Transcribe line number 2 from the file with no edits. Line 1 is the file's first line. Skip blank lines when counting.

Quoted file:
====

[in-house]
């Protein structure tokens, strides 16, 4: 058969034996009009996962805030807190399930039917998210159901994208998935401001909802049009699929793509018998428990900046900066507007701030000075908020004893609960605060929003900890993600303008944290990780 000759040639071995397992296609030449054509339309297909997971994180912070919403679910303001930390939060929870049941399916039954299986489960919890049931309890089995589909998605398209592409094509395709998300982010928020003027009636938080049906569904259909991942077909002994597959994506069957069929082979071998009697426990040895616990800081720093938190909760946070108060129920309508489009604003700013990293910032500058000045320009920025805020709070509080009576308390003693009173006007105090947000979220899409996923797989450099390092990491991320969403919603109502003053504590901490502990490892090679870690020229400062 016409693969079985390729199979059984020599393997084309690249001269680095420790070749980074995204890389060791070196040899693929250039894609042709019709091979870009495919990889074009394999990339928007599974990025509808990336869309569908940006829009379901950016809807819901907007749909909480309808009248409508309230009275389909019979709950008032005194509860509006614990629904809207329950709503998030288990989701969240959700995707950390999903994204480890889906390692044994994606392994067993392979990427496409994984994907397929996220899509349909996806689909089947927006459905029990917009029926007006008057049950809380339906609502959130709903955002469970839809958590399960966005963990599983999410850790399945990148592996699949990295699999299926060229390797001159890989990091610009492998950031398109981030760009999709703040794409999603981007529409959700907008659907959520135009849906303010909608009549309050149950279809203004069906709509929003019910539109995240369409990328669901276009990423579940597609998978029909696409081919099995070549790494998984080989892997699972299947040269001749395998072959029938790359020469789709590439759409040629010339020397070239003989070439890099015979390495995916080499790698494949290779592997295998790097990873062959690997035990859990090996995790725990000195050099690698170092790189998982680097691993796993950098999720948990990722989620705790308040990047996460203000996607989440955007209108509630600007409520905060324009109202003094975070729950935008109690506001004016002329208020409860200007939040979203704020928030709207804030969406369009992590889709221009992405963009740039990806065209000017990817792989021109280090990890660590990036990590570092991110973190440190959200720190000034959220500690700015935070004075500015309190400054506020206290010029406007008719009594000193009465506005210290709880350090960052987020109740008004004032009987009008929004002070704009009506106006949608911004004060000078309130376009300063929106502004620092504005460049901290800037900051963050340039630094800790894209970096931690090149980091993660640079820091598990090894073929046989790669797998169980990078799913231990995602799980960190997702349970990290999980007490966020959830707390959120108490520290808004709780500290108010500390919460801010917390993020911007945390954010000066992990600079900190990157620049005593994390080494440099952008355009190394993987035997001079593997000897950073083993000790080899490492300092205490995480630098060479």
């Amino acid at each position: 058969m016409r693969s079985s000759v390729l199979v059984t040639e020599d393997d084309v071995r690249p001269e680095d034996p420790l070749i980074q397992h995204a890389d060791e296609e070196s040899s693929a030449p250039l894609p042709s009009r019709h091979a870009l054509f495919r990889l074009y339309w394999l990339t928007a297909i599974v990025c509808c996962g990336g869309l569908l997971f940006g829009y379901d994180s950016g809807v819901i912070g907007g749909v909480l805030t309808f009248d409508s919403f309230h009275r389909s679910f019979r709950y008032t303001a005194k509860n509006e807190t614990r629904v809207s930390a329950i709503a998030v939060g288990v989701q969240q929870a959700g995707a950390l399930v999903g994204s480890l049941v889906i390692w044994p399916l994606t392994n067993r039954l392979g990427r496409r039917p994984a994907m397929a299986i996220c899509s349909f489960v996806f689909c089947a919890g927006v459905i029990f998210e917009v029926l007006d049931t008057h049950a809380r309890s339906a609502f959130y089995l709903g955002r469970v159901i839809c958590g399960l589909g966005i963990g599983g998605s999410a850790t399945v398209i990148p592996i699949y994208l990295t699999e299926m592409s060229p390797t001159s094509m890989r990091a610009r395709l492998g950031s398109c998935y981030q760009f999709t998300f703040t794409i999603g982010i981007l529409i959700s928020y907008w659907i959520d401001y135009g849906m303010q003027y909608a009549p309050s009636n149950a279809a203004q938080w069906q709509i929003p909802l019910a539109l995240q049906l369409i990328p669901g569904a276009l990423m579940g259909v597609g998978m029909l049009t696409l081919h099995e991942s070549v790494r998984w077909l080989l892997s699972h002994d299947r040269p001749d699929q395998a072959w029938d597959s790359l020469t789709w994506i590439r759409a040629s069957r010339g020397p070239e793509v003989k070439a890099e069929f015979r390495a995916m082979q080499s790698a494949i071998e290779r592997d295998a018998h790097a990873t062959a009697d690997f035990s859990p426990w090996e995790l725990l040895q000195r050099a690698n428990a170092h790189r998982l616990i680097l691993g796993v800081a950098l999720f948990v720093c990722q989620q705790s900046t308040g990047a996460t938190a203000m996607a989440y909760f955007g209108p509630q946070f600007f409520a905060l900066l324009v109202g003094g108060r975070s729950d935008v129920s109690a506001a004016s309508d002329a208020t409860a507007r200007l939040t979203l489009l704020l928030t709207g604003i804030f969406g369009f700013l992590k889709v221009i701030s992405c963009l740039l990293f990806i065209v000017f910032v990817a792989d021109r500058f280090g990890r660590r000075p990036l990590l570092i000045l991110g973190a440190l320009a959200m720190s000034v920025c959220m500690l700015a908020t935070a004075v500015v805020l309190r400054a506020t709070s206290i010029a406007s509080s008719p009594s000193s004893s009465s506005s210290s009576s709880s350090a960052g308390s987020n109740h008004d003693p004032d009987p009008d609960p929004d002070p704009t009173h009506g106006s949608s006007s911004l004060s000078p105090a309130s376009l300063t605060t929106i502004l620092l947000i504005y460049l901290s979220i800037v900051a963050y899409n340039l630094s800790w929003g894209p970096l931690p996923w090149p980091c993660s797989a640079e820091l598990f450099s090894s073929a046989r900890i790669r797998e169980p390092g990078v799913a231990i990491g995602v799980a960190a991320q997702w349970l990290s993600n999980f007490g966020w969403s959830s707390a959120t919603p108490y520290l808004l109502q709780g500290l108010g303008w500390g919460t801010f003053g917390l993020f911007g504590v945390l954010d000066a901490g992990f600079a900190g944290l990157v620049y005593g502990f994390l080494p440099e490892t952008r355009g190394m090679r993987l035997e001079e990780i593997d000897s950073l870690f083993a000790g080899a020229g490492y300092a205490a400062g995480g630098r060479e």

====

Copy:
């Protein structure tokens, strides 16, 4: 058969034996009009996962805030807190399930039917998210159901994208998935401001909802049009699929793509018998428990900046900066507007701030000075908020004893609960605060929003900890993600303008944290990780 000759040639071995397992296609030449054509339309297909997971994180912070919403679910303001930390939060929870049941399916039954299986489960919890049931309890089995589909998605398209592409094509395709998300982010928020003027009636938080049906569904259909991942077909002994597959994506069957069929082979071998009697426990040895616990800081720093938190909760946070108060129920309508489009604003700013990293910032500058000045320009920025805020709070509080009576308390003693009173006007105090947000979220899409996923797989450099390092990491991320969403919603109502003053504590901490502990490892090679870690020229400062 016409693969079985390729199979059984020599393997084309690249001269680095420790070749980074995204890389060791070196040899693929250039894609042709019709091979870009495919990889074009394999990339928007599974990025509808990336869309569908940006829009379901950016809807819901907007749909909480309808009248409508309230009275389909019979709950008032005194509860509006614990629904809207329950709503998030288990989701969240959700995707950390999903994204480890889906390692044994994606392994067993392979990427496409994984994907397929996220899509349909996806689909089947927006459905029990917009029926007006008057049950809380339906609502959130709903955002469970839809958590399960966005963990599983999410850790399945990148592996699949990295699999299926060229390797001159890989990091610009492998950031398109981030760009999709703040794409999603981007529409959700907008659907959520135009849906303010909608009549309050149950279809203004069906709509929003019910539109995240369409990328669901276009990423579940597609998978029909696409081919099995070549790494998984080989892997699972299947040269001749395998072959029938790359020469789709590439759409040629010339020397070239003989070439890099015979390495995916080499790698494949290779592997295998790097990873062959690997035990859990090996995790725990000195050099690698170092790189998982680097691993796993950098999720948990990722989620705790308040990047996460203000996607989440955007209108509630600007409520905060324009109202003094975070729950935008109690506001004016002329208020409860200007939040979203704020928030709207804030969406369009992590889709221009992405963009740039990806065209000017990817792989021109280090990890660590990036990590570092991110973190440190959200720190000034959220500690700015935070004075500015309190400054506020206290010029406007008719009594000193009465506005210290709880350090960052987020109740008004004032009987009008929004002070704009009506106006949608911004004060000078309130376009300063929106502004620092504005460049901290800037900051963050340039630094800790894209970096931690090149980091993660640079820091598990090894073929046989790669797998169980990078799913231990995602799980960190997702349970990290999980007490966020959830707390959120108490520290808004709780500290108010500390919460801010917390993020911007945390954010000066992990600079900190990157620049005593994390080494440099952008355009190394993987035997001079593997000897950073083993000790080899490492300092205490995480630098060479």